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#69 starcanoe

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Posted 24 February 2017 - 10:03 AM

 

 

 

"where stray light through the Ethos is not as well controlled"

This was my point, with ~20 air to glass surfaces in an Ethos it's not possible to handle stray light as well, or be as precise, as an Ortho or Plossl with only 8.  However, I would phrase what you said differently.  The Ethos does an amazing job of handling stray light, but it can never compare to a quality ortho since it has more than twice the elements in play.

 

 

Not saying I disagree with your statement, but seeing is also important:

 

http://www.cloudynig...-eps/?p=6901930

 

Post #13

 

An Ethos on a night of excellent seeing will beat a good Ortho on a night of average seeing every time.

 

 

And my naked eyes kick butt on a clear night vs my 12 inch dob when its cloudy....


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#70 Scott99

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Posted 24 February 2017 - 08:09 PM

I never developed an interest in complex ep designs since I started in the 80´s with Vixen OR´s.

Since then I tried out almost every scope design but never thought that I was missing anything with my quality plossl and orthos for planetary.

I had a (very) short and disappointing test drive with the former hyped TS Planetary HR that really cured me. In - out and out of my sight.

very similar to my own experience.  I latched onto orthos & Clave plossls in the 80's.  The big widefields tend to come and go, my favorite plossls & orthos become a permanent collection.  It doesn't feel right handling that huge lens and eventually I realize that I see more in objects with the smaller, minimum glass eyepieces.  That chills my desire to fire up the heavy wide fields.   

 

Except for the lowest-power eyepiece, I've always been partial to a 40mm 70-degree sweeper/finder ep, dating back to the Konig days.  Especially useful in light pollution.  I always have one 2-inch wide field and one around the 15mm-16mm range.  Usually I'll try to dial in a view with one SPL or Plossl to properly frame the object at higher power and try to discern critical details.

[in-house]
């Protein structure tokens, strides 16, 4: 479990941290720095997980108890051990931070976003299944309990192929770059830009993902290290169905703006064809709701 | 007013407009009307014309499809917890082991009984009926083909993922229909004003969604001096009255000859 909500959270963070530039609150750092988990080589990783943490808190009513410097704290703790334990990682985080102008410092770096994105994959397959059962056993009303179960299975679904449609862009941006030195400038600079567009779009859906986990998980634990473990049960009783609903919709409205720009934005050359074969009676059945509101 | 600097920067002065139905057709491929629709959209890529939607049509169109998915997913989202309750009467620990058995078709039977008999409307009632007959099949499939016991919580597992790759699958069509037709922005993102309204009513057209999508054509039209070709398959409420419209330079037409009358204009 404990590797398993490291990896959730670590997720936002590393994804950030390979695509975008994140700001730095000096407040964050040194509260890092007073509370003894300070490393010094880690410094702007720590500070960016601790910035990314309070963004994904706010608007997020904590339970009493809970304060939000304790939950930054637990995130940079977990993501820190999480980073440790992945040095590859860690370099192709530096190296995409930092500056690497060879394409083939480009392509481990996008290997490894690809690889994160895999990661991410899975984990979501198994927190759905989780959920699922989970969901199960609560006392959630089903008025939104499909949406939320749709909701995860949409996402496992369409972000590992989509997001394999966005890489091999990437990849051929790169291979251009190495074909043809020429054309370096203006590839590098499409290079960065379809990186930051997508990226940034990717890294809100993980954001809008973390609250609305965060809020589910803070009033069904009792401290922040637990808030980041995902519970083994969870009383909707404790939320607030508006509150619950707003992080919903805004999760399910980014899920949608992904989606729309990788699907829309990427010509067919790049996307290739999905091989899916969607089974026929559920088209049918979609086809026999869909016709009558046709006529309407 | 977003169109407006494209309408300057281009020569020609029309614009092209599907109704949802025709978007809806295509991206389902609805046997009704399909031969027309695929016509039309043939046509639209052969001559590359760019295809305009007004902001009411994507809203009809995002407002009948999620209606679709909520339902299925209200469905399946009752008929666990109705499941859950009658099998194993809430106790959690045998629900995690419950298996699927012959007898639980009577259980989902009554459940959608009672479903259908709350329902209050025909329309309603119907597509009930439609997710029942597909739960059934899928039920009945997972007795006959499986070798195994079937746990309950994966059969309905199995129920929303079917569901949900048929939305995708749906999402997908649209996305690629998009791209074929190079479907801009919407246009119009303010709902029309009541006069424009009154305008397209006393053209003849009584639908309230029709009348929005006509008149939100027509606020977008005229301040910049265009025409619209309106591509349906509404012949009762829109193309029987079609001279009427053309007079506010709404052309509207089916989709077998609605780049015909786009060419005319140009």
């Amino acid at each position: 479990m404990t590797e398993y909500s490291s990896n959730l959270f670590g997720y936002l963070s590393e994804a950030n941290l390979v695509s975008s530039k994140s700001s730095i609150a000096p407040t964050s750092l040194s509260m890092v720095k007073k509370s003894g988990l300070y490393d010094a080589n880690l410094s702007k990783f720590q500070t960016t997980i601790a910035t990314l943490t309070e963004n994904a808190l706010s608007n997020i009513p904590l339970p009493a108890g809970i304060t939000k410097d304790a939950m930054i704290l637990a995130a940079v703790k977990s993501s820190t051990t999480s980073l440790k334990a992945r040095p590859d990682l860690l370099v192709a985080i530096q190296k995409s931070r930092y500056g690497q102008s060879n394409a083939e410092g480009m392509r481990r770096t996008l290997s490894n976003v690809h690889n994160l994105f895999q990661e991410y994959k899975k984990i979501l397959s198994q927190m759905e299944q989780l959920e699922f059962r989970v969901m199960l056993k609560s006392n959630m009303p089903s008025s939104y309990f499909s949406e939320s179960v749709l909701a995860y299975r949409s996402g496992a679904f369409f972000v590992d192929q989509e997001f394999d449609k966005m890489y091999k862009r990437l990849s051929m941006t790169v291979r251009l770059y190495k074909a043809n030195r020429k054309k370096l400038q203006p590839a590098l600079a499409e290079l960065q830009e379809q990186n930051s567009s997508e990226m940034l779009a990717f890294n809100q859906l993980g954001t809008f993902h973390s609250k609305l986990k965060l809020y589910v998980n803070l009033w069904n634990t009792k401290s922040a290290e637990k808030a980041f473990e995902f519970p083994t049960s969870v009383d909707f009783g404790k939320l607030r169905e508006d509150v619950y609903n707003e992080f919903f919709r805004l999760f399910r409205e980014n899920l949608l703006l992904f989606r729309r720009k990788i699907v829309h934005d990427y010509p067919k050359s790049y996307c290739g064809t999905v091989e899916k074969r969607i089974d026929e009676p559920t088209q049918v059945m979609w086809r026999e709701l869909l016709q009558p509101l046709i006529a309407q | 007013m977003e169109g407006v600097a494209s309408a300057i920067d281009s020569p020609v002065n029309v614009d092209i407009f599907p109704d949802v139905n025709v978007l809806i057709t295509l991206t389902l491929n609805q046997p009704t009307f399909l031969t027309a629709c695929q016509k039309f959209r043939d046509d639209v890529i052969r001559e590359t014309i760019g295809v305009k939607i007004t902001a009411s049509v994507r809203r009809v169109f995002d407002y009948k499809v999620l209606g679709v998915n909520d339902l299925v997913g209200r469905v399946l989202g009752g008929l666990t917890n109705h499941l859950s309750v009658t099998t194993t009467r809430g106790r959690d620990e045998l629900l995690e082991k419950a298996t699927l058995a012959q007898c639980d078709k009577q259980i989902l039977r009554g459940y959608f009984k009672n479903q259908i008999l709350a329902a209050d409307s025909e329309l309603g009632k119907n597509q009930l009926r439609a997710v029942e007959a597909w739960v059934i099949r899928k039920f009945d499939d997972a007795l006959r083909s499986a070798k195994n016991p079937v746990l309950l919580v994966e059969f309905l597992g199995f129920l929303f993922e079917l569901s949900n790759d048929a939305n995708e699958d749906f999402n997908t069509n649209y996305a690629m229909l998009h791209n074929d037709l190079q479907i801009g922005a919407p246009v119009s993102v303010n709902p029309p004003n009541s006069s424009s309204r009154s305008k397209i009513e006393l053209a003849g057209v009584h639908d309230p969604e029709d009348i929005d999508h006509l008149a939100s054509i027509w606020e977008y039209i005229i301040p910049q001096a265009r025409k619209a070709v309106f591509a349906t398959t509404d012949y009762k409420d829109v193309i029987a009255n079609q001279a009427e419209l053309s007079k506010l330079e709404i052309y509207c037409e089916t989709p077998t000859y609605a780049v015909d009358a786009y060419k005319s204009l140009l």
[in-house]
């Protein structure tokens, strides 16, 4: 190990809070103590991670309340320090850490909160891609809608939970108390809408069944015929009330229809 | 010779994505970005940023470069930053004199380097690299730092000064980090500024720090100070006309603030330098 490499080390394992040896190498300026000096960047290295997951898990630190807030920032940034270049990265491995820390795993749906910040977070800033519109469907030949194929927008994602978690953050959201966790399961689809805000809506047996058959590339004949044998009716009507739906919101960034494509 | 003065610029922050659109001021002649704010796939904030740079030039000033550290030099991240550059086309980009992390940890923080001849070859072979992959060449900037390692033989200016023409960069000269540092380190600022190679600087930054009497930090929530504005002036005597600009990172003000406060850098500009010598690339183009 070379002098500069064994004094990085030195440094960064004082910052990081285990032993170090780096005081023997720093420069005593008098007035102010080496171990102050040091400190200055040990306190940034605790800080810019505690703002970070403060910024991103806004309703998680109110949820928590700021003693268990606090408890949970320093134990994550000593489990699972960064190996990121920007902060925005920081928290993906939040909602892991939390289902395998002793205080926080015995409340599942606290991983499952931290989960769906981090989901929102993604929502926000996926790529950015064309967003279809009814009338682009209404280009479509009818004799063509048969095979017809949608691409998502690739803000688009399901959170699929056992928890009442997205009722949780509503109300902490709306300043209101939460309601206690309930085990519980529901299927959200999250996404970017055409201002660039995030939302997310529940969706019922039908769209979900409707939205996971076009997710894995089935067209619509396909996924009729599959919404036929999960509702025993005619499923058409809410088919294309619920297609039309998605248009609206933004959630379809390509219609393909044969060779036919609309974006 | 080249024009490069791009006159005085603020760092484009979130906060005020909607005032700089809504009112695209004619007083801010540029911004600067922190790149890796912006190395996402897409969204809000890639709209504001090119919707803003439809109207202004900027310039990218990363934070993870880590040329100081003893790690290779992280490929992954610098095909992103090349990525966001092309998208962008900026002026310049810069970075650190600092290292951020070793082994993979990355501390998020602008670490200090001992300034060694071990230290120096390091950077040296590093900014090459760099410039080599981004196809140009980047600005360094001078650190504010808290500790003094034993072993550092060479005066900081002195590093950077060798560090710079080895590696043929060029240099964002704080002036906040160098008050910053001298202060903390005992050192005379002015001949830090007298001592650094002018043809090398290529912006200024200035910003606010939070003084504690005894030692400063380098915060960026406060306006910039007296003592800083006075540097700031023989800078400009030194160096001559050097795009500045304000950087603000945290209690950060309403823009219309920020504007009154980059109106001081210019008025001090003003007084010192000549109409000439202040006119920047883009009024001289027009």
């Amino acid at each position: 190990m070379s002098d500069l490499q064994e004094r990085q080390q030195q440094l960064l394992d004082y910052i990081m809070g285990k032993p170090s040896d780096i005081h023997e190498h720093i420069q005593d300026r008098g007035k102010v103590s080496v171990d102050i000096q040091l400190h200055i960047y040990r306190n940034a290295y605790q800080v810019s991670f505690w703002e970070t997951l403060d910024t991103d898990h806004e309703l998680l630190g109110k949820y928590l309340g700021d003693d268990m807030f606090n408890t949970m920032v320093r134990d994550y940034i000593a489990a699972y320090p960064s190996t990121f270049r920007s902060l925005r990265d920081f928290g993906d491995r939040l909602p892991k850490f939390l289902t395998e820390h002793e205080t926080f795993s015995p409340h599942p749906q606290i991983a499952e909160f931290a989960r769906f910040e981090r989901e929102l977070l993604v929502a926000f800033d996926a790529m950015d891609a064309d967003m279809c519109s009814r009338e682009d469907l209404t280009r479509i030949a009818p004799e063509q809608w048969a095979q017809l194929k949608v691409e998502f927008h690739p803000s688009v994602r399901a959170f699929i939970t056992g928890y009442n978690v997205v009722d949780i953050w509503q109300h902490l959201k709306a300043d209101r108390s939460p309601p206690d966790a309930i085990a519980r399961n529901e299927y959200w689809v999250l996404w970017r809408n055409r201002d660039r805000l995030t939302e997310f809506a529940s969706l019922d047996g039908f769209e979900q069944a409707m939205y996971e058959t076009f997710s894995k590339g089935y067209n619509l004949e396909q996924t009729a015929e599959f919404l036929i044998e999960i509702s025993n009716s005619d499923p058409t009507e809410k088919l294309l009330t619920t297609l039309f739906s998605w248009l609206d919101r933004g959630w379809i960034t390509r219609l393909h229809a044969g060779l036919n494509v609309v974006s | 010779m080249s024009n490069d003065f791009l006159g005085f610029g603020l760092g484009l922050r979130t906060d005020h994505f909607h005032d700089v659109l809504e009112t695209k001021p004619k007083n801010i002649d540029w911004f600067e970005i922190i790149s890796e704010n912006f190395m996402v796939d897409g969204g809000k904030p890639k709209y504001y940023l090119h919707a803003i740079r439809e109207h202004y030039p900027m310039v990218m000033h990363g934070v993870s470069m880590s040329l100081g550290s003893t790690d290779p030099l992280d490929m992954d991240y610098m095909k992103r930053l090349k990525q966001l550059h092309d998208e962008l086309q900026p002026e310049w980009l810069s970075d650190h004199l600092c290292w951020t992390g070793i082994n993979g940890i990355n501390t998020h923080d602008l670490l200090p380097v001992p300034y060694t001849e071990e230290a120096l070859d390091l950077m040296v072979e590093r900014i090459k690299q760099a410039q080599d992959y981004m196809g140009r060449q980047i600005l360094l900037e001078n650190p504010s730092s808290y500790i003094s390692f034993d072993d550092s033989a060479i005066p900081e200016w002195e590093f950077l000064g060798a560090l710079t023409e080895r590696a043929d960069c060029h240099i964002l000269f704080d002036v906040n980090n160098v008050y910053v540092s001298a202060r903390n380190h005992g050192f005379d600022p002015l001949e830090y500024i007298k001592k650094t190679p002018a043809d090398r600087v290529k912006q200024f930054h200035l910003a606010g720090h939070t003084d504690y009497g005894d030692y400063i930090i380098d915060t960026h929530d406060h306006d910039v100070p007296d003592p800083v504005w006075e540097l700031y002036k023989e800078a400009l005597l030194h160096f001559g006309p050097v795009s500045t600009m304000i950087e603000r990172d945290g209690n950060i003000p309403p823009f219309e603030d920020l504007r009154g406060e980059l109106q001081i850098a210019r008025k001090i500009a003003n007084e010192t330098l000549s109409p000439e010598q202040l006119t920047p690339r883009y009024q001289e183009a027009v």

Edited by Scott99, 24 February 2017 - 08:11 PM.


#71 brisdob

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Posted 24 February 2017 - 08:09 PM

I think I may be rediscovering orthoscopics.  A few nights ago the seeing was really good and I had my old Vixen ED80S F9 out and just for fun was seeing how close I could get to the Dawes limit on close doubles.  With the 5mm and 3.5MM LVW's I was waiting for moments of still seeing to split them.  Just for fun I plugged in the 0.965 diagonal and 5mm Vixen ortho which came with the telescope.  They have just been sitting on the shelf for as long as I can remember, when I got the telescope the first thing I did was buy a Vixen 1.25" visual back.  The difference with the 5mm orthoscopic was quite staggering.  Very close doubles just sprang into view.  No more "ah wait, certainly elongated, ah there it is, nope it's gone."  Just clean splits.  Sorely tempted to pick up a few quality 1.25" orthos for high power.


Edited by brisdob, 24 February 2017 - 08:13 PM.

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#72 Messyone

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Posted 24 February 2017 - 08:28 PM

I do. TEC turret with UOVT's 18 12.5 9 7 6. Not the 'best' ortho's but great views anyway.

 

Other simples are 2" UO 55mm plossl and RO 65XL plossl.

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#73 jrbarnett

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Posted 25 February 2017 - 01:28 PM

Over the years I have been wooed by ultrawidefieldmegahyper eyepieces. Very intoxicating.